We’re fed up with this big-city life, dear readers. Worn out. Sick and tired. Discontented. Really just not too terribly chipper, truth be told. We’ve been put through the ringer this week, we tell you, and we’re not going to take it any more.
First thing off the bat our tech stocks got left out in the cold during the latest rally at the Shanghai bourse. Then we discovered that nobody had so much as mentioned to us that Ping An was seeking to raise a bit of spare change. Otherwise we’d surely have chipped in, as did the chairmen of Tencent and Alibaba. At least we might get a shot at Wanda Cinema’s IPO, though if regulators’ promises to teach China’s artists the “correct view” are fulfilled we daresay there will be little worth watching in mainland theaters.
We’re not the only ones being run ragged–even public servants can’t seem to catch a break of late. A Sinopec exec was ousted this week and now local governments are under pressure to get their debt-ridden houses in order. Least appreciated of all, it seemed, were the mayors form Taiwan’s Kuomintang party–a swathe of whom were summarily sacked by the island’s electorate Saturday. In accordance with the rules of East Asian politics, the KMT’s premier promptly resigned, and the president himself stepped down from the party chair. It’s almost as if tighter ties with Beijing aren’t a strong selling point anymore.
That’s not to make light of our own troubles. Cathay Pacific’s talks with pilots fell through, upending our plans for a jaunt down to Hong Kong for the holidays. We’d heard they needed all the business they could get down there, what with officials claiming those dreadful pro-democracy protesters were a threat to economic stability. We were keen on snagging some bargain-basement deals, so you can imagine our disappointment when we learned the Pearl of the Orient had lost little of its luster for investors. Why, even the state-owned Industrial and Commercial Bank of China is planning a $5.6 billion offer there soon.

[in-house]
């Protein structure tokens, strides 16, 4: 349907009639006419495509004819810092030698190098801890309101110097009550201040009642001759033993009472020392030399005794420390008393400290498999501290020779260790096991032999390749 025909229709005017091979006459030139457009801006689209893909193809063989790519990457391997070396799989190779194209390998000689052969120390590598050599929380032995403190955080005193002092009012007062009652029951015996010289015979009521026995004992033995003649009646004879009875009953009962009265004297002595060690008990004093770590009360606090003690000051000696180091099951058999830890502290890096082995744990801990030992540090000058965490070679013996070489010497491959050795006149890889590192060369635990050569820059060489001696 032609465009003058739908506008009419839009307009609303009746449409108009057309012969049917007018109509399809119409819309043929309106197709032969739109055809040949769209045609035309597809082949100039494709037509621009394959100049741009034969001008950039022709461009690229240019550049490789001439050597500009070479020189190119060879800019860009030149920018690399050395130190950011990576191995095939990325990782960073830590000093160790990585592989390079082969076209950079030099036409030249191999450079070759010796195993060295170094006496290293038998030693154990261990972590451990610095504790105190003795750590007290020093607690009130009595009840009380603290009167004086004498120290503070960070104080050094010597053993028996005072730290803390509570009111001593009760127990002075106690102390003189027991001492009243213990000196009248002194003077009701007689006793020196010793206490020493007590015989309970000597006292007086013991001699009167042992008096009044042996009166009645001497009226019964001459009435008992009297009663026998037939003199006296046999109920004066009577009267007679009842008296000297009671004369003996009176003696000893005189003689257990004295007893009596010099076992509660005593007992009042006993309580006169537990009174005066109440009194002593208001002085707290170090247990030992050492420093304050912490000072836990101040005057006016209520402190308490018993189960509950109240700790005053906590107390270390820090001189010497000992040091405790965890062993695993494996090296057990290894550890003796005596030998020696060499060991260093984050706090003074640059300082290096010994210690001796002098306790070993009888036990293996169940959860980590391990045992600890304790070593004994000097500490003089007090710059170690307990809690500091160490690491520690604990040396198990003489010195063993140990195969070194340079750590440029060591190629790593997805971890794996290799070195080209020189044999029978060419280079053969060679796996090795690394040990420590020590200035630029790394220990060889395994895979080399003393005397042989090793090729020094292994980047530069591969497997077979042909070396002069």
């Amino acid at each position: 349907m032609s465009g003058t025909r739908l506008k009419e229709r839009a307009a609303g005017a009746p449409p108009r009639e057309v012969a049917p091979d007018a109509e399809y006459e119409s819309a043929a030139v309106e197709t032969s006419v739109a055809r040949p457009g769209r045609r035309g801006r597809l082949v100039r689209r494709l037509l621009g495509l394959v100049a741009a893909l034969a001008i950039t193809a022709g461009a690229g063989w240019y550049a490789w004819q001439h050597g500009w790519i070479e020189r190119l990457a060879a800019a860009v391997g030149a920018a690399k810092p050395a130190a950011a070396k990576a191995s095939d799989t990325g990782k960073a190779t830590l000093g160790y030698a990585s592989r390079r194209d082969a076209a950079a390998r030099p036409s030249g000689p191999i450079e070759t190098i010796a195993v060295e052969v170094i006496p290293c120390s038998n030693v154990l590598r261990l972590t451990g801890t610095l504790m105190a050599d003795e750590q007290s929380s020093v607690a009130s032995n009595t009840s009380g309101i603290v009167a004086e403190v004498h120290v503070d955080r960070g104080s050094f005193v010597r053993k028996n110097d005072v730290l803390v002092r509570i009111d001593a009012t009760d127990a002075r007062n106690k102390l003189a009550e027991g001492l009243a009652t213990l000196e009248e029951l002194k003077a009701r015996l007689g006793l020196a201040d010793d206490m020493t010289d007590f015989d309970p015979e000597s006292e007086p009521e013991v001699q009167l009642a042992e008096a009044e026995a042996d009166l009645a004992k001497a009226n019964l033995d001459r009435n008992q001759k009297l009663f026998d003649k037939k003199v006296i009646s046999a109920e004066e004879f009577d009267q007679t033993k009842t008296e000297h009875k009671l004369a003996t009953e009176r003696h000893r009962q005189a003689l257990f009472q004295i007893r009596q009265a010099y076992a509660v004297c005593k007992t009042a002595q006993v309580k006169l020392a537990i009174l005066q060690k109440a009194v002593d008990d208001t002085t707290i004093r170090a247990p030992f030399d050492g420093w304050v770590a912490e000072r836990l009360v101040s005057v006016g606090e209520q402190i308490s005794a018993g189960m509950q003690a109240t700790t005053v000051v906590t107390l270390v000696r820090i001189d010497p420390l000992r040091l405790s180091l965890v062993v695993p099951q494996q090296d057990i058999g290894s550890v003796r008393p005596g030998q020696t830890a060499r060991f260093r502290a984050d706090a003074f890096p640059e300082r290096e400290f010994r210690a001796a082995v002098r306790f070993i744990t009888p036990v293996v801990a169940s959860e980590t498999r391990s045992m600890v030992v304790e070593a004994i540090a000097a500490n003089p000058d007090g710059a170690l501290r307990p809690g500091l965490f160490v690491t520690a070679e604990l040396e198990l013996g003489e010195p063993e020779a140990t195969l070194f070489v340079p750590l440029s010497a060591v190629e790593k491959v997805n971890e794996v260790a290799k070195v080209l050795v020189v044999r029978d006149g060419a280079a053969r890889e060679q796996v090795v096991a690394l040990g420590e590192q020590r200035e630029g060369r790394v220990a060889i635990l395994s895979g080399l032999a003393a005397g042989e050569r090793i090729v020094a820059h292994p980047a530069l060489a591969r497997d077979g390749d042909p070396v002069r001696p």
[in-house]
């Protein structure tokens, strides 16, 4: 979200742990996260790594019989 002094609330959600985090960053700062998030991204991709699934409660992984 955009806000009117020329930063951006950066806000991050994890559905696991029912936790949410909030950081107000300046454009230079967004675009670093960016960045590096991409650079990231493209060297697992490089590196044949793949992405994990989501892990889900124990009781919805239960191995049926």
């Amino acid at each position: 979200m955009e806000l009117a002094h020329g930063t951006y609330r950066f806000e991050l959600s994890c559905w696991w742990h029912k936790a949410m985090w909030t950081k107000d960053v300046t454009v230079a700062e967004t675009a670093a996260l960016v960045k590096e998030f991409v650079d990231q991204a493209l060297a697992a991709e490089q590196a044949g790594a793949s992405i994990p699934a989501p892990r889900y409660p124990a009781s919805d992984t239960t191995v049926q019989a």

On the bright side, we suppose, the Chinese economy saw a bit of a bump this week. Except for the manufacturing sector, of course, which was as grim as ever.
So we’ve had it with this hectic metropolitan lifestyle: We’re taking all our money and investing it in a nice, safe rice farm in Hunan where we can work the land in peace. A little bird told us soil there is going for a song, and with a staple as central as rice is in China, what could possibly go wrong?
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